Prime Minister Ghannouchi said Tunisia will work toward transparent, fair elections under the supervision of international observers.  A presidential poll is to be held within 60 days.

Some information for this report was provided by AP, AFP and Reuters.

NEW: Follow our Middle East reports on Twitter
and discuss them on our Facebook page.

You May Like

Video On the Scene: In Gaza, Darkness Brings Dread and Death

Palestinians fear nighttime raids, many feel abandoned by outside world, VOA's Scott Bobb reports More

African Small Farmers Could Be Key to Ending Food Insecurity

Experts say providing access to microloans, crop insurance, better storage facilities, irrigation, road systems and market information could enable greater production More

University of Michigan Wins Solar Car Race

Squad guided its student-designed solar-powered vehicle to fifth consecutive time victory in eight-day bi-annual American Solar Challenge More

This forum has been closed.
Comments
     
There are no comments in this forum. Be first and add one

Featured Videos

Your JavaScript is turned off or you have an old version of Adobe's Flash Player. Get the latest Flash player.
Vietnamese Staging Chinese Product Boycott After Oil Rig Spati
X
Reasey Poch
July 28, 2014 7:18 PM
China recently pulled an oil rig from an area of the disputed South China Sea that Vietnam also claims. Despite the action, the incident has had a lingering effect on consumers in Vietnam. VOA's Reasey Poch reports from Hanoi on an effort to boycott Chinese products.
Video

Video Vietnamese Staging Chinese Product Boycott After Oil Rig Spat

China recently pulled an oil rig from an area of the disputed South China Sea that Vietnam also claims. Despite the action, the incident has had a lingering effect on consumers in Vietnam. VOA's Reasey Poch reports from Hanoi on an effort to boycott Chinese products.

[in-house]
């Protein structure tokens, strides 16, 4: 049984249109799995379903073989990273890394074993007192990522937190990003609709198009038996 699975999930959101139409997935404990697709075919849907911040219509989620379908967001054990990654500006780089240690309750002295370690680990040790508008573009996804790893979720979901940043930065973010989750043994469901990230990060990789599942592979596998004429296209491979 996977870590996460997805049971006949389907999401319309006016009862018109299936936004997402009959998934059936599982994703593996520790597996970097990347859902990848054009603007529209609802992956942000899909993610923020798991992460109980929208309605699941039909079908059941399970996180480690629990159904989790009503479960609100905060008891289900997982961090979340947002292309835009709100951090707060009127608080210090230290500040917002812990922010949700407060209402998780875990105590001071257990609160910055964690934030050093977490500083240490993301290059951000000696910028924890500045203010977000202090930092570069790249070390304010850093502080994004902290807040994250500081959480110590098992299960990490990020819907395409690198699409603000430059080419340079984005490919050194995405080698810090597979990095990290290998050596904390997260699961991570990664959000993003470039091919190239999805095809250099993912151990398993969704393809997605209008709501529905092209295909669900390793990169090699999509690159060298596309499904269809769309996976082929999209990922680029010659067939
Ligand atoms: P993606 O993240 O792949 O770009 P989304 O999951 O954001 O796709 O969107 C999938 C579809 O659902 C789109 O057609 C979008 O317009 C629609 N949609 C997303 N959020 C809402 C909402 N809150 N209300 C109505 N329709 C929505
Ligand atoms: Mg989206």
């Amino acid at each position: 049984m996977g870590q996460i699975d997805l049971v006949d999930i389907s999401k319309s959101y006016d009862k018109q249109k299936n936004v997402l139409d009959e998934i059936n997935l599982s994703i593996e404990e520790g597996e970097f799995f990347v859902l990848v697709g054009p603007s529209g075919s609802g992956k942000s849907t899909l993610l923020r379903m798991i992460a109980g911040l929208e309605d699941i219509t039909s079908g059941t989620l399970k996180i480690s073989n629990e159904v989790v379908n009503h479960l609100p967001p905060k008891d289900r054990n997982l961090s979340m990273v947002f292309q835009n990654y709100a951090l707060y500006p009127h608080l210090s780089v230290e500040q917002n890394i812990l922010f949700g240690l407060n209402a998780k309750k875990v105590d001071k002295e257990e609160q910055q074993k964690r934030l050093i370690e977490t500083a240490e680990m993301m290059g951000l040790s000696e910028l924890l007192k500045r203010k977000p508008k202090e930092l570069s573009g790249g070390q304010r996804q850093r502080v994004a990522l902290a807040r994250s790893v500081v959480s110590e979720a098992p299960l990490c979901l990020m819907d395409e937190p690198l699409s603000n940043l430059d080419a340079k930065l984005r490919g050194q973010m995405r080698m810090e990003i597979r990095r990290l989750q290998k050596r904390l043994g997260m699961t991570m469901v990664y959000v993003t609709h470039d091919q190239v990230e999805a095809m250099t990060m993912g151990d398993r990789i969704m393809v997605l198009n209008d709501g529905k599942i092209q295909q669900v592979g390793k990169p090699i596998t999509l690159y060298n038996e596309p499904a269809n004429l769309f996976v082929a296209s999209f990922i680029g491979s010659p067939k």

Video

Video ESA Spacecraft to Land on a Comet

After a long flight through deep space, a European Space Agency probe is finally approaching its target -- a comet millions of kilometers away from earth. Scientists say the mission may lead to some startling discoveries about the origins of the water on earth. VOA’s George Putic has more.
Video

Video Young Africans Arrive in US for Leadership Program

President Barack Obama's Young African Leadership Initiative has brought hundreds of young Africans to the United States for a six-week program aimed at building their knowledge and skills in fields such as public administration and business. Out of the 50,000 young Africans who applied for the program, just one percent was accepted. VOA's Laurel Bowman caught up with some of those who made the cut and has this report.
Video

Video In Honduras, Amnesty Rumors Fuel US Migration Surges

False rumors in Central America are fueling the current surge of undocumented young people being apprehended at the U.S. border. The inaccurate claims suggest the U.S. will give amnesty to young migrants from the region. As VOA's Brian Padden reports from Honduras, these rumors trace back to President Obama's 2012 executive order to halt deportations for some young undocumented immigrants already living in the United States.
Video

Video Students in Business for Themselves

They're only high school students, but they are making accessories for shoes, fabricating backpacks and doing product photography - all through their own businesses. It's the result of a partnership between a non-profit organization that teaches entrepreneurship and their schools. VOA's Mike O'Sullivan and Deyane Moses met the budding entrepreneurs near Los Angeles.
Video

Video Astronauts Train in Underwater Lab

In the world’s only underwater laboratory, four U.S. astronauts train for a planned visit to an asteroid. The lab - called Aquarius- is located five kilometers off Key Largo, in southern Florida. Living in close quarters and making excursions only into the surrounding ocean, they try to simulate the daily routine of a crew that will someday travel to collect samples of a rock orbiting far away from earth. VOA’s George Putic has more.

AppleAndroid